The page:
This year, the University of Florida’s Writing Program annual Conference on Pedagogy, Practice and Philosophy will examine how access and ability influence writing. Pedagogically, instructors often frame writing as an ability, a skill to be honed and refined for diverse situations or ecologies. Learning outcomes, rubrics, and multimodal assignments are designed to help students engage specific writing concepts while offering new opportunities to practice writing as a skill. Yet, abilities depend on having access–access to information, resources, tools, and technologies that promote learning. How can instructors create a more inclusive, accessible pedagogy that fosters equitable practices? And how can that pedagogy transition into public forums, making community writing projects better suited to diverse readers, writers, and communicators? We want to discuss approaches to teaching writing as a part of a complex environment that extends beyond courses and classrooms–to analyze how access and ability shape not only how we compose, but why, and to what effect.
Analyzing access and ability means examining the structures as well as the skills of composition. Emerging tools, technologies, and platforms have changed how people access information while also changing the modes and media for writing instruction. Podcasts, memes, and mobile apps offer new ways to compose and communicate, drawing attention to the auditory, visual, and tactile methods we use in both writing and teaching. How can writing programs challenge traditional modes of instruction and begin to incorporate diverse, more inclusive practices? How are new media and technologies changing the ways we can access and participate in writing?
Increasingly, writing programs incorporate skills that encourage students to participate in public forums or civic action. Writers balance academic goals with community activism, public engagement and professional development. How can college composition use ideas of access and ability to help students understand different perspectives, formats, and rhetorical goals? As instructors teach foundational “principles” of writing, how can we build a pedagogy that encourages collaboration and diversity? How can instructors work to create an accessible learning environment while also empowering students to draw on their own unique abilities, languages, and experiences? In addition, how can writing programs create access to resources or better account for different conditions when teaching writing? We seek presentations that address the ever-changing dynamics of composition, while also attending to the challenges and opportunities these changes afford for both students and instructors.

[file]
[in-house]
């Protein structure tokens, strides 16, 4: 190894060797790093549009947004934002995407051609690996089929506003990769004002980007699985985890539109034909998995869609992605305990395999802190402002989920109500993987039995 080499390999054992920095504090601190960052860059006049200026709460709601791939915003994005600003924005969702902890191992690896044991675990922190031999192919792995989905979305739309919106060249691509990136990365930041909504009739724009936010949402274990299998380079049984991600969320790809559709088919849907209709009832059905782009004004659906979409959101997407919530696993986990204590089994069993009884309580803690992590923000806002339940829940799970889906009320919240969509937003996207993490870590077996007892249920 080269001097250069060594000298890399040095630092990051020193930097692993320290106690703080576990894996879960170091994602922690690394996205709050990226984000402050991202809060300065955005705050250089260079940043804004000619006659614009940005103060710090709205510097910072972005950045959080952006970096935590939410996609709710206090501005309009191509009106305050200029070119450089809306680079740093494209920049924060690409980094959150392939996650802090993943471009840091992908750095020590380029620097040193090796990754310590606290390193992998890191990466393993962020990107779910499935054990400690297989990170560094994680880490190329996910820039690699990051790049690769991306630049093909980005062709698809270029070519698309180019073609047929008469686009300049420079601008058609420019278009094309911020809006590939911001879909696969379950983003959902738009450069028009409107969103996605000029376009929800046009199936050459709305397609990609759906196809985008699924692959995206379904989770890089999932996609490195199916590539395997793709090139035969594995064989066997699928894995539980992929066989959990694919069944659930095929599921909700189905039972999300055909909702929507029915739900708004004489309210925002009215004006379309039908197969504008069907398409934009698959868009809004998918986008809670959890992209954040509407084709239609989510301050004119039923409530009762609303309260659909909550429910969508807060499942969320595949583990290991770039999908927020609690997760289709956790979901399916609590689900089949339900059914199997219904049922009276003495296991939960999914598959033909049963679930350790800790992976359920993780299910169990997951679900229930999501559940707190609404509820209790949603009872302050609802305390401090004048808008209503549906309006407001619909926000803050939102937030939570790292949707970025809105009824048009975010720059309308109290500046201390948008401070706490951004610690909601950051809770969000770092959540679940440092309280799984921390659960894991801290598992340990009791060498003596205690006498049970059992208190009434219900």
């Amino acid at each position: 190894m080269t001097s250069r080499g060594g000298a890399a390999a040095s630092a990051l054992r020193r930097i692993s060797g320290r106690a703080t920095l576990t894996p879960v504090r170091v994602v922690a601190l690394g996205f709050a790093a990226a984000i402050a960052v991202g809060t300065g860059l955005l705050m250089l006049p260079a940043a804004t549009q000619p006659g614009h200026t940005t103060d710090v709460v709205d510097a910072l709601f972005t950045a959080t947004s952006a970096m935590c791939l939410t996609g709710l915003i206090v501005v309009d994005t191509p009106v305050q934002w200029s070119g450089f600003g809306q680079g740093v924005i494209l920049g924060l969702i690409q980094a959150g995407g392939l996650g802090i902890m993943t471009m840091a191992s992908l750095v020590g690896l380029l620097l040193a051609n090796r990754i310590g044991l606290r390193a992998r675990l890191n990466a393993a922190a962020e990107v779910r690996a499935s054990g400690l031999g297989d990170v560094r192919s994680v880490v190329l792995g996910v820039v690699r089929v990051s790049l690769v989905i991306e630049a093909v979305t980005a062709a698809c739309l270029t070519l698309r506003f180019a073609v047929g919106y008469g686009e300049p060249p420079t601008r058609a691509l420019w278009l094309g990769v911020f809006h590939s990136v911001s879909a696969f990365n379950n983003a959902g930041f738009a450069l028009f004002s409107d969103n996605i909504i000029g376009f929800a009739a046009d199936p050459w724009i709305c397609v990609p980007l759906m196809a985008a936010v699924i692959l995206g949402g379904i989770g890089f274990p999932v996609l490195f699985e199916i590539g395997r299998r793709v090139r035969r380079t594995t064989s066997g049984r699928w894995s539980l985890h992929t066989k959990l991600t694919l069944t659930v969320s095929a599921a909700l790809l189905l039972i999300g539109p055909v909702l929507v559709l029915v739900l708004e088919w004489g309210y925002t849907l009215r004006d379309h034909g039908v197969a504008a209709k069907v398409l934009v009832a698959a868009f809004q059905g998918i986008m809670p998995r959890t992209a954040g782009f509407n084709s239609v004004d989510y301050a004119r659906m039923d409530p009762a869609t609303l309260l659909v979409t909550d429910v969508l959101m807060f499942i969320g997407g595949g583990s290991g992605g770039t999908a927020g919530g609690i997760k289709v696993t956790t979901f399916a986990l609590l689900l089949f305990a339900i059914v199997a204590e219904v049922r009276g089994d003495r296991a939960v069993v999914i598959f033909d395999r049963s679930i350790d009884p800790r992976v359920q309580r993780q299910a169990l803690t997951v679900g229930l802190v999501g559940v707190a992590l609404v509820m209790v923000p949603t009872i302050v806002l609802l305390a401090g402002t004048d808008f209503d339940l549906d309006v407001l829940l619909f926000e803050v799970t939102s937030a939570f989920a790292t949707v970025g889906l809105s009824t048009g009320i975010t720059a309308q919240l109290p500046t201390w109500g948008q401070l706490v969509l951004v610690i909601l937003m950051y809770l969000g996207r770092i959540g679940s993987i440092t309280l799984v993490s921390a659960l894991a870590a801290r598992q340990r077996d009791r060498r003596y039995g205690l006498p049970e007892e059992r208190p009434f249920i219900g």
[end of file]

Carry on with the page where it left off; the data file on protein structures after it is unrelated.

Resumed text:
The conference is designed as a practicum that emphasizes collaboration and exchange. Participants are asked to reflect upon the study, practice, and philosophy of teaching writing in universities, and to reconsider current educational trends about learning, engagement, comprehension, and skills-development. In addition, we ask scholars to reflect on writing methods and environments that occur outside of classrooms and to discuss how diverse modes of writing influence classroom learning. The overarching goal of this conference is to create a network for sharing effective, innovative, and creative approaches to composition pedagogy in practice. If you have a theory, lesson, activity, or discussion– please come and share your writing practice and pedagogy with us.
Instead of having panelists read traditional conference papers, ten to twelve minute presentations or demonstrations illustrate pragmatic approaches, strategies, and techniques for teaching writing. Participants are grouped into themed or conceptual panels, and our goal is to extend the dialog and conversation across the conference sessions. We also include roundtable discussions, which model a conversational, collaborative, and audience-centered or participatory format.
Presentation topics include (but are not limited to):
- Writing as an ability or skill set
- Specific writing activities or lessons
- Issues of access or inequality
- Writing situations, networks, assemblages
- Writing for civic action
- Inclusive pedagogy
- Community literacies
- Multilingual education and language diversity
- The use of new media in the writing classroom
- Disability studies and composition
- Technical communication pedagogy
- Collaborative learning and peer teaching and assessment
- Writing technologies
- Making as writing
- Sustainable, ecological, or green approaches to teaching writing
- Exploring race, class, gender, and/or sexuality in the writing classroom
- Current-traditional rhetoric, expressivism, and epistemic pedagogy models
- Prewriting techniques and strategies
- Writing and rhetorical ecologies
- Writing in and across the disciplines
This year, instead of featuring one keynote speaker, we have organized a workshop to discuss access and ability. Participants will join discussion groups and work together to build principles for an “accessible pedagogy.” By creating a space for instructors to communicate and learn from each other, we hope to build upon the expertise already at the conference and allow multiple perspectives to guide a productive exchange.
For more information about UF’s Writing Program, visit: https://writing.ufl.edu/
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